Ocean City Mayor Harry W. Kelley, who defied the Army Corps of Engineers last winter by hiring bulldozers to push sand from the ocean floor onto the beach, came to the Capitol yesterday vowing to continue to ignore federal regulations if it is necessary to prevent erosion in his tourist dependent Maryland town.

Damn the environmental impact statements, damn the red tape, and especially, damn the Army Corps of Engineers, Kelley thundered. He said he is going full speed ahead on dredging sand from the ocean floor to refurbish the eroding shoreline of his popular resort.

Kelley found a perfect, if unwilling, foil in Col. K. W. Withers district engineer of the corps, whom the smalltown mayor denounced for "not knowing beans from bullfoot" about beach problems.

The meeting at the Capitol was called by Kelley's congressman, Rep. Robert E. Bauman (R-Md.) to explore ways of shortcutting the tedious procedure required to get a federal permit to allow sand to be pumped from the ocean this fall to stabilize the 10 miles of beach that make Ocean City, in Kelley's words, "the world's most popular family resort."

Kelley and Withers sat at opposite ends of a long table, separated by Senators Paul S. Sarbanes and Charles McC. Mathias, and Reps. Barbara Mikulski, Marjorie Holt and Bauman. At one point, Kelley paused after waving his finger angrily at Withers and admitted "people have called me rude, crude, brazen and arrogant, and I think that's true."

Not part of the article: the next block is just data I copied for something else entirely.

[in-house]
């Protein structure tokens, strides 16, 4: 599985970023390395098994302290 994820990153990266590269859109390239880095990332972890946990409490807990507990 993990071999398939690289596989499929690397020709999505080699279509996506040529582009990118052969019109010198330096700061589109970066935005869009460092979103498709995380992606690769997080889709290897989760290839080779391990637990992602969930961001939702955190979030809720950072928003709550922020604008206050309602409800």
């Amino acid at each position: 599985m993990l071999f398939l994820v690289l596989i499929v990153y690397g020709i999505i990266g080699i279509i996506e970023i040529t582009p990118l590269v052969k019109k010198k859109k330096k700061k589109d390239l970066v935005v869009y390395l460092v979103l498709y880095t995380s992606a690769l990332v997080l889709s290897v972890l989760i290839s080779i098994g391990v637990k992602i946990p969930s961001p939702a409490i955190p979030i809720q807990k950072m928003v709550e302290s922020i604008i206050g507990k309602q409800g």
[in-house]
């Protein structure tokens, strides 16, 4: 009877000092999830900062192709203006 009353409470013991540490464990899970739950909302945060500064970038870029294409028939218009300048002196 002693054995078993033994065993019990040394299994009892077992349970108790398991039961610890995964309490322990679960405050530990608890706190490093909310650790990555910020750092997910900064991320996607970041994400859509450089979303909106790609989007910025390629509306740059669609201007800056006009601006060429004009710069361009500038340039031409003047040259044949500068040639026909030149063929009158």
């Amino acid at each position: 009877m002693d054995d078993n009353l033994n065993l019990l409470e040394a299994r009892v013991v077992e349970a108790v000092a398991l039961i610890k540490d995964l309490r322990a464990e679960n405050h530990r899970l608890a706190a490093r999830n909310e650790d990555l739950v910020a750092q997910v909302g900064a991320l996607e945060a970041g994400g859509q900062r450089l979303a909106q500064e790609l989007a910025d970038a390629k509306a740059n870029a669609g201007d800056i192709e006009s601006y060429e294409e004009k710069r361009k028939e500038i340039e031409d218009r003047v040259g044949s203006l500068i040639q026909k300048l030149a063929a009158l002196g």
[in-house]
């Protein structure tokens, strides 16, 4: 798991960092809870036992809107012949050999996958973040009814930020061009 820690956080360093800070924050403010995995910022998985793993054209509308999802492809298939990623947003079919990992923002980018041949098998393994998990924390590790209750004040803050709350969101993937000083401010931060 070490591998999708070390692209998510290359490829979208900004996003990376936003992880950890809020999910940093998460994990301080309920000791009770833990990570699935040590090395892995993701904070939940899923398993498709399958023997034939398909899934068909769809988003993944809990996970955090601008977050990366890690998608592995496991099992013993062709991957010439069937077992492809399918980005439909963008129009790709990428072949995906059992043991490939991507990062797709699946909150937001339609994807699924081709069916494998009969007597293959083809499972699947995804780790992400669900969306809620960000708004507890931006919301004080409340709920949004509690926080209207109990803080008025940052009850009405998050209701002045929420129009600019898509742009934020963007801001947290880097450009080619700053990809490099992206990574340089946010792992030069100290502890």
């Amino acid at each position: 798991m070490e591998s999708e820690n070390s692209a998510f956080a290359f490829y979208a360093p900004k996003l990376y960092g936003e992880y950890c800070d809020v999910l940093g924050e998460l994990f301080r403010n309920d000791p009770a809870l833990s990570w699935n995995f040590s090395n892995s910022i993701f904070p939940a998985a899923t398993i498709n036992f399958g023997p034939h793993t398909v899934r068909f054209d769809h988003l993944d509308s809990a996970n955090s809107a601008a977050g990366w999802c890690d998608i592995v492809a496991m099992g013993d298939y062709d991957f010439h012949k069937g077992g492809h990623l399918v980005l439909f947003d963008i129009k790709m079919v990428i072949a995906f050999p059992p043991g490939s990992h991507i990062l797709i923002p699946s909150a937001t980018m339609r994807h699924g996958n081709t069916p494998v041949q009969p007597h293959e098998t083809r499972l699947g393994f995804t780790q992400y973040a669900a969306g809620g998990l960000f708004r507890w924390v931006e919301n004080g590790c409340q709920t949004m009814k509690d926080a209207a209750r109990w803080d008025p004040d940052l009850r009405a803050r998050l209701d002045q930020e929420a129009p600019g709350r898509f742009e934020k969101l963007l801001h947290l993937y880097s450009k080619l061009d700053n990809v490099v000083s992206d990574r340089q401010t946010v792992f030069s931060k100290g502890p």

"You're being modest," quipped Bauman.

Undeterred, Kelley went on to describe how he watched last winter as 27 separate storms came out of the northeast and battered the resort. "Water hit the boardwalk and squirted up like a fountain."

Mikulski, a Baltimore Democrat, asked Withers what it would have taken for the corps to grant an emergency permit for repair work to be done in the wake of a hurricane or devastating storm.

The uniformed colonel took off his eyeglasses, twirled them in his hand and said that to supercede regulations "required by Section 404," the president would have to declare Ocean City a disaster area.

Kelley thundered that if his crews had not ignored the corps regulations and gone ahead with bulldozing, those 27 storms would have caused $80 million to $100 million in damage, and a possible loss of lives.

"If Harry hadn't acted," interjected attorney Warren Rich, "Ocean City could have qualifed for emergency aid. That's insane."

Several other members of Kelley's nine-member entourage - the city council and Worcester County commissioners chartered two small planes for the trip - agreed, mumbling "ridiculous, absurd."

"Sheer folly, chimed in Kelley, adding, "it's a shame the sunset law didn't include them," jerking his thumb menacingly in Wither's direction.

Withers, who managed a few smiles among the grimaces during the almost two-hour meeting, explained that the corps must complete a study before it can recommend which of eight potential plans is the best way to attack the erosion problem. The House has approved $300,000 for the study, but it still needs action by the Senate.

The eight proposals, ranging in cost from $8 million to $24 million, all call for doing what Kelley wants to begin this fall - pumping sand from the ocean to make the beach higher and wider.

"Once funded," Withers told Sarbanes, it will take the corps one year to complete the study and two more years to get approval of the various federal agencies before work can begin.

"I don't need a study," bellowed Kelley. "The Lord gave me a set of eyes." Besides that, he said, "any topographic study done today ain't worth a nickel tomorrow" because of the unpredictable shifting of winds and sand. "Take that $300,000 away from them and give it to us and we'll start dredging."